Conservation and Trapping Science

They EAT Coons and Skunks: Black Vultures and Turkey Vultures in SC
Feb 17, 2022 10:31 ET

Abstract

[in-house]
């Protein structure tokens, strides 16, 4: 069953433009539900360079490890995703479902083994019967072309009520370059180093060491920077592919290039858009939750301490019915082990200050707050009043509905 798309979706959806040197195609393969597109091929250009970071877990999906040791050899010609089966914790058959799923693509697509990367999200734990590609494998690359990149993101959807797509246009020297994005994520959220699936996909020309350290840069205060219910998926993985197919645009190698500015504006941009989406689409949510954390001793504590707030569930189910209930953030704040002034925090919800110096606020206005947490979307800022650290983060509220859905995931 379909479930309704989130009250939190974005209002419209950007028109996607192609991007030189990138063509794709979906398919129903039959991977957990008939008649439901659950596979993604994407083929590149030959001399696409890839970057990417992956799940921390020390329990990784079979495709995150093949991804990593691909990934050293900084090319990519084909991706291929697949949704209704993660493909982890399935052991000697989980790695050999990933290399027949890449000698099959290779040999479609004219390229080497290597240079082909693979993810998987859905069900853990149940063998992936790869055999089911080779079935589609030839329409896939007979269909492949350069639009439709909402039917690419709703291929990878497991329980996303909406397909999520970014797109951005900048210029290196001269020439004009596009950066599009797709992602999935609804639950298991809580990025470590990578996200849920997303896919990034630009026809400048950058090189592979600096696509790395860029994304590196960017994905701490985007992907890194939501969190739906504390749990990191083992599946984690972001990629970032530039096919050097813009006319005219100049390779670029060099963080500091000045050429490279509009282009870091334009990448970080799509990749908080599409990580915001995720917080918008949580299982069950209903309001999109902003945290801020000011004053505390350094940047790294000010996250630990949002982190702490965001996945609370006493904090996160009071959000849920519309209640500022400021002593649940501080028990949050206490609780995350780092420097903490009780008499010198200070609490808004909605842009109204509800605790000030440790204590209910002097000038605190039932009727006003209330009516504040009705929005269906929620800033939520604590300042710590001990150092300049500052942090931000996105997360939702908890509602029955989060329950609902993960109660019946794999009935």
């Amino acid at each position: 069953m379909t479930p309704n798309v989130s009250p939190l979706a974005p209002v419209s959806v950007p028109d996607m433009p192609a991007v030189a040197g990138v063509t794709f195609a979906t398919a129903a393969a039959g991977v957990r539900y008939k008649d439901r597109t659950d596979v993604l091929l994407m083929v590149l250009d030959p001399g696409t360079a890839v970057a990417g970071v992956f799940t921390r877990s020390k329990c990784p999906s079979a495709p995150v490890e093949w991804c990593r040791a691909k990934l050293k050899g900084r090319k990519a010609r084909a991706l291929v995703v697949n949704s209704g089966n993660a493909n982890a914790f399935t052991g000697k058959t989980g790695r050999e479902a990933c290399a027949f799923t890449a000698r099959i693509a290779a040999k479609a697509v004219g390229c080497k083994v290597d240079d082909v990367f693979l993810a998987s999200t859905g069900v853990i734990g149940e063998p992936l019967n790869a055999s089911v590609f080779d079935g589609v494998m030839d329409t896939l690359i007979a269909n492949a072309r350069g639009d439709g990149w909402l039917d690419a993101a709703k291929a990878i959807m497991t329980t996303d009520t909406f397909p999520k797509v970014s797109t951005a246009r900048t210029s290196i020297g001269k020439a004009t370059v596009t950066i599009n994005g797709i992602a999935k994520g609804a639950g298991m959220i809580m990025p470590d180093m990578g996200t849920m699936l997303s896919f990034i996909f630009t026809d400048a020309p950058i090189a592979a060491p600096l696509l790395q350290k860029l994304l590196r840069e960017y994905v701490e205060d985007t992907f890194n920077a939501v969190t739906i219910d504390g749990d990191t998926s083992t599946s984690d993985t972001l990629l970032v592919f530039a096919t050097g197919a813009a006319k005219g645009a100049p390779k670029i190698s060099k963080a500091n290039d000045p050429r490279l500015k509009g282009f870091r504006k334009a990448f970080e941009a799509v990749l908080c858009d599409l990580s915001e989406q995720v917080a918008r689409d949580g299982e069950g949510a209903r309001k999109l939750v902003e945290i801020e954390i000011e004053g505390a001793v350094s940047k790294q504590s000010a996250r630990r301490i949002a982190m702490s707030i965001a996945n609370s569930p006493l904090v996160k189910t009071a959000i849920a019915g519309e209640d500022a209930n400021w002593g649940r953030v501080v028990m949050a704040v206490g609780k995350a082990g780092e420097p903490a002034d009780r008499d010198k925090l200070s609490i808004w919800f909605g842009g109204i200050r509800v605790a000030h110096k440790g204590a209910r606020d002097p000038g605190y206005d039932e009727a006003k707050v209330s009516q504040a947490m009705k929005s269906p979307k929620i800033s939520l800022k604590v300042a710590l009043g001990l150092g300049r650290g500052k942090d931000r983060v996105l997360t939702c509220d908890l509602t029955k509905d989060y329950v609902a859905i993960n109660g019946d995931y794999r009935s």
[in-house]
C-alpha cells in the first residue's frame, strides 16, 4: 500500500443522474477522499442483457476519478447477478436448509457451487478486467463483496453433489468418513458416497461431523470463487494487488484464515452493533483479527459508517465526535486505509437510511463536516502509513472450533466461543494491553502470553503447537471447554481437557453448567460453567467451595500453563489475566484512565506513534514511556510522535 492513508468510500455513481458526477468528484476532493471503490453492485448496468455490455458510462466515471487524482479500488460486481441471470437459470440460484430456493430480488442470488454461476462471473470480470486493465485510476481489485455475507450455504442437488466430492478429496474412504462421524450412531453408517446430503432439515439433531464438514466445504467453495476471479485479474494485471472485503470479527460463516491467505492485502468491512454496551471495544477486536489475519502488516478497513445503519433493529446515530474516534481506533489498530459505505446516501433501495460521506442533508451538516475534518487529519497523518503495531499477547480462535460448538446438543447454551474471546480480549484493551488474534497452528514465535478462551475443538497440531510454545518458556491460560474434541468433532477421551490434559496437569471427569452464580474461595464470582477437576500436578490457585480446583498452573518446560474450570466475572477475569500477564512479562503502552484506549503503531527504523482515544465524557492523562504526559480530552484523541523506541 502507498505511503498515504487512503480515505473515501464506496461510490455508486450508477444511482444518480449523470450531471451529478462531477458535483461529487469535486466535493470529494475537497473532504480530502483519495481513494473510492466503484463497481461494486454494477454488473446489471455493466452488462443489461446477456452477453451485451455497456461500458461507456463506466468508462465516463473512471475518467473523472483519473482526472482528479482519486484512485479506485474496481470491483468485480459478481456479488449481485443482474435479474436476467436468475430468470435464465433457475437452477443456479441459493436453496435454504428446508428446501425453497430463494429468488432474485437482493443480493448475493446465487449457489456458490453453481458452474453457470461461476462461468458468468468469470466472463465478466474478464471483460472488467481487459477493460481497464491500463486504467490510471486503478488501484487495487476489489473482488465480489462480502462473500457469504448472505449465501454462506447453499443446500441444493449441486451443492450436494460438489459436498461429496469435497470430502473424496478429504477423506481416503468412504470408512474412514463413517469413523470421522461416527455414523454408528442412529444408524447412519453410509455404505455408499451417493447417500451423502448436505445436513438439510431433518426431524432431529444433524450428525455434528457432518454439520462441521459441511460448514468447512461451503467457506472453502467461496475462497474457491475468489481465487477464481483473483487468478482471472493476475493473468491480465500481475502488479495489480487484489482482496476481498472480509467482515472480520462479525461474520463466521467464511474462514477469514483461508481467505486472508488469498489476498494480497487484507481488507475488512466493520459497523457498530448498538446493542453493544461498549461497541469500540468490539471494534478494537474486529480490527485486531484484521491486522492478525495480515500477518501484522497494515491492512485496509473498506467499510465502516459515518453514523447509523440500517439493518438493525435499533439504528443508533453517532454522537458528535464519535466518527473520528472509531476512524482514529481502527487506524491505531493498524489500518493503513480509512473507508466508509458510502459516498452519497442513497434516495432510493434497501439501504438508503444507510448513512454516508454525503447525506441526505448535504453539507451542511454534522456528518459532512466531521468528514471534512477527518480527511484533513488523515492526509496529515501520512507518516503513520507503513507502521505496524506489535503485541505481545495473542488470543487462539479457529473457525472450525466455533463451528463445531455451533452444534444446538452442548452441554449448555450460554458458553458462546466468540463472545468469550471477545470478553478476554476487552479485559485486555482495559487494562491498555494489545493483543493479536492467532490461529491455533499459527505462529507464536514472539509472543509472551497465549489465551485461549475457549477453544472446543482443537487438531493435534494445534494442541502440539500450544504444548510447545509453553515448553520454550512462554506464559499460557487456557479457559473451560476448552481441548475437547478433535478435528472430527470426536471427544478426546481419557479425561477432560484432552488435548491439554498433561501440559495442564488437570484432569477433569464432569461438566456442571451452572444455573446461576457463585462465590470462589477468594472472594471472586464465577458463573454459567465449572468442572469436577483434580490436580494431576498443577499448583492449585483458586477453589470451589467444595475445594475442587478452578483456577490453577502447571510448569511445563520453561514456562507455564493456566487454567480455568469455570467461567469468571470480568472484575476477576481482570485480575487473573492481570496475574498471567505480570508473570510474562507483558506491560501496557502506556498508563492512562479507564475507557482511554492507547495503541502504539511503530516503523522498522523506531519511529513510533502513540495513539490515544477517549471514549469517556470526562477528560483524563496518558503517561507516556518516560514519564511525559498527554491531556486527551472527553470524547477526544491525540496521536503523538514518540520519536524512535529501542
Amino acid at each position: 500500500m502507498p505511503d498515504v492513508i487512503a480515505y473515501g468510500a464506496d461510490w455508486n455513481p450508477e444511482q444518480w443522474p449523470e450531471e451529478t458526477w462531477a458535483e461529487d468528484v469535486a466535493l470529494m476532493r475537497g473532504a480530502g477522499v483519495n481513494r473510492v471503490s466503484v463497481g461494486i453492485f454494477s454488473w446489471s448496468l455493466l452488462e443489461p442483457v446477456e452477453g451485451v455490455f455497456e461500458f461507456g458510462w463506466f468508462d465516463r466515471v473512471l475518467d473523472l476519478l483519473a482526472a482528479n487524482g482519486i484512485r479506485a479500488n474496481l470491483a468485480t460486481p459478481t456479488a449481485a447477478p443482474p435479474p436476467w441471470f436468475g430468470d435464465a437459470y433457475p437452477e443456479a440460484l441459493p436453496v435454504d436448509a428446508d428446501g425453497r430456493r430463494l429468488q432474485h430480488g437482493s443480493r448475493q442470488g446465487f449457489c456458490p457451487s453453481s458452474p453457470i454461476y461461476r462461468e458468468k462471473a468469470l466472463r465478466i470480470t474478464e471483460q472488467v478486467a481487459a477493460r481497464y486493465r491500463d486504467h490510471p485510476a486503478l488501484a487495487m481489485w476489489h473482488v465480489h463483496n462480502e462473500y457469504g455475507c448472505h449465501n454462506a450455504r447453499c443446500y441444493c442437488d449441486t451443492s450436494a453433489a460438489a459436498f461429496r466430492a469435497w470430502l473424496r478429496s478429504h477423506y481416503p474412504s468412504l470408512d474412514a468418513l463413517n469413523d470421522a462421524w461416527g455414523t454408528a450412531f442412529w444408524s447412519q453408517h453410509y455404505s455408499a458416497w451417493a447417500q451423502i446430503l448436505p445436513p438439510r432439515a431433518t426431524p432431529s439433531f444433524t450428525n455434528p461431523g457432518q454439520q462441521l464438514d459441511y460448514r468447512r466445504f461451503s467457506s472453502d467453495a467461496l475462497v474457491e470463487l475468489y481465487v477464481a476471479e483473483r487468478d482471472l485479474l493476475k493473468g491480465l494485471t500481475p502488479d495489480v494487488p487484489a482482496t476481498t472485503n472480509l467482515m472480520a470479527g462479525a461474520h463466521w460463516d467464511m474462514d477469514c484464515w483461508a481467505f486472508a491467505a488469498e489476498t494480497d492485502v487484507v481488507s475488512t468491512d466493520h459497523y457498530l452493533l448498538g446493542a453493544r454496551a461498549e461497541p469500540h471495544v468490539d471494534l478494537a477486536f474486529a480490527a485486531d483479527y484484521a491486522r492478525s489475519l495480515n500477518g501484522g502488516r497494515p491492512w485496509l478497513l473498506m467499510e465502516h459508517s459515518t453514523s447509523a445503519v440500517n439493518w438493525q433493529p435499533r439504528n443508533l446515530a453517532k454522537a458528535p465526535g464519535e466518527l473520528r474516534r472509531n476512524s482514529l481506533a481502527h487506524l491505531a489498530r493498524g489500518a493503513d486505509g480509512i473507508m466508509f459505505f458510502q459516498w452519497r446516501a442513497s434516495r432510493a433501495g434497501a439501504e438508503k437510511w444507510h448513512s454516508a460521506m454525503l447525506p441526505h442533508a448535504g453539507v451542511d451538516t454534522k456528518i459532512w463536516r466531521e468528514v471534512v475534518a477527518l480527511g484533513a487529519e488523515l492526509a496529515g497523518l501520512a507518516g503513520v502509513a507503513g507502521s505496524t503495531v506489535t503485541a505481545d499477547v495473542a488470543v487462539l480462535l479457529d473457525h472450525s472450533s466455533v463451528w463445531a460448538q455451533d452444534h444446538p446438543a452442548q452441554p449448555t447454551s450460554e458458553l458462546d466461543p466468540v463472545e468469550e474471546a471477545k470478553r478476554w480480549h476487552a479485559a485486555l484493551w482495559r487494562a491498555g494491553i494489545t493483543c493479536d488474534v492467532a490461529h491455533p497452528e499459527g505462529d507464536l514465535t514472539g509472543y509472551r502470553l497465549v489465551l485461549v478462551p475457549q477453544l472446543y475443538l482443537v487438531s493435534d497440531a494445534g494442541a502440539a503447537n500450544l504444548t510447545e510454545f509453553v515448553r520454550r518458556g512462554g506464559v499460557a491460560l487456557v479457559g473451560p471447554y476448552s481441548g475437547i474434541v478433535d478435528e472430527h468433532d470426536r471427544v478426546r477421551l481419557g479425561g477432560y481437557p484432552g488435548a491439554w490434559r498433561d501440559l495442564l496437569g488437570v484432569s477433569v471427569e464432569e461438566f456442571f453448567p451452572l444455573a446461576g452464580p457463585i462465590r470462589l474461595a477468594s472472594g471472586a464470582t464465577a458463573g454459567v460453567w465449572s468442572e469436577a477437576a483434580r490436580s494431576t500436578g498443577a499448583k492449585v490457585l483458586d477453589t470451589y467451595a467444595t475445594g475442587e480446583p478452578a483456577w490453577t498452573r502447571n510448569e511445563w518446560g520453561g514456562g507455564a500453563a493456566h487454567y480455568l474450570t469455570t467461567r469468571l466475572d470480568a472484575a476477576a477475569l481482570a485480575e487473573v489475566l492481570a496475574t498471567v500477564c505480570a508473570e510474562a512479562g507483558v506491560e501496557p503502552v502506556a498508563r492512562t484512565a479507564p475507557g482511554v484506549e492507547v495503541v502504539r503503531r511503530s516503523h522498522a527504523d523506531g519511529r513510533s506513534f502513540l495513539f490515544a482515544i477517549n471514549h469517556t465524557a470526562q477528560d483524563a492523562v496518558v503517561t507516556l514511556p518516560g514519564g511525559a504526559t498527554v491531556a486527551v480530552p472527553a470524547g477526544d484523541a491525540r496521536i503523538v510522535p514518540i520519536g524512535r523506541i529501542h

Food availability resulting from anthropogenic land-use changes may have contributed to the recent increase of Cathartes aura (Turkey Vulture) and Coragyps atratus (Black Vulture) populations. We assessed anthropogenic contributions to diets of these species by analyzing 176 pellets collected from communal roosts in coastal South Carolina. To provide further insight into diets, we conducted a literature review of pellet-based studies for both species. Our pellet analyses demonstrated consumption of 12 mammal species with Odocoileus virginianus (White-tailed Deer) as the primary food item, present in 65% of samples and constituting 35% average percent volume in pellets. Mephitis mephitis (Striped Skunk) and Procyon lotor (Raccoon) were also commonly consumed. Presence of anthropogenic items in 47% of pellets indicated substantial garbage consumption. Our review consisted of 14 studies and revealed wide variability in diet across study sites, with large mammals (>15 kg) typically comprising the majority of species consumed. We suggest that increasing deer populations provide an important source of carrion for vultures in this area and likely throughout eastern North America. Ungulate populations, roadkill, and garbage appear to contribute considerably to Turkey Vulture and Black Vulture diets. As such, mitigation of human–vulture conflict will require effective garbage and roadkill management as Turkey Vulture and Black Vulture populations increasingly expand.

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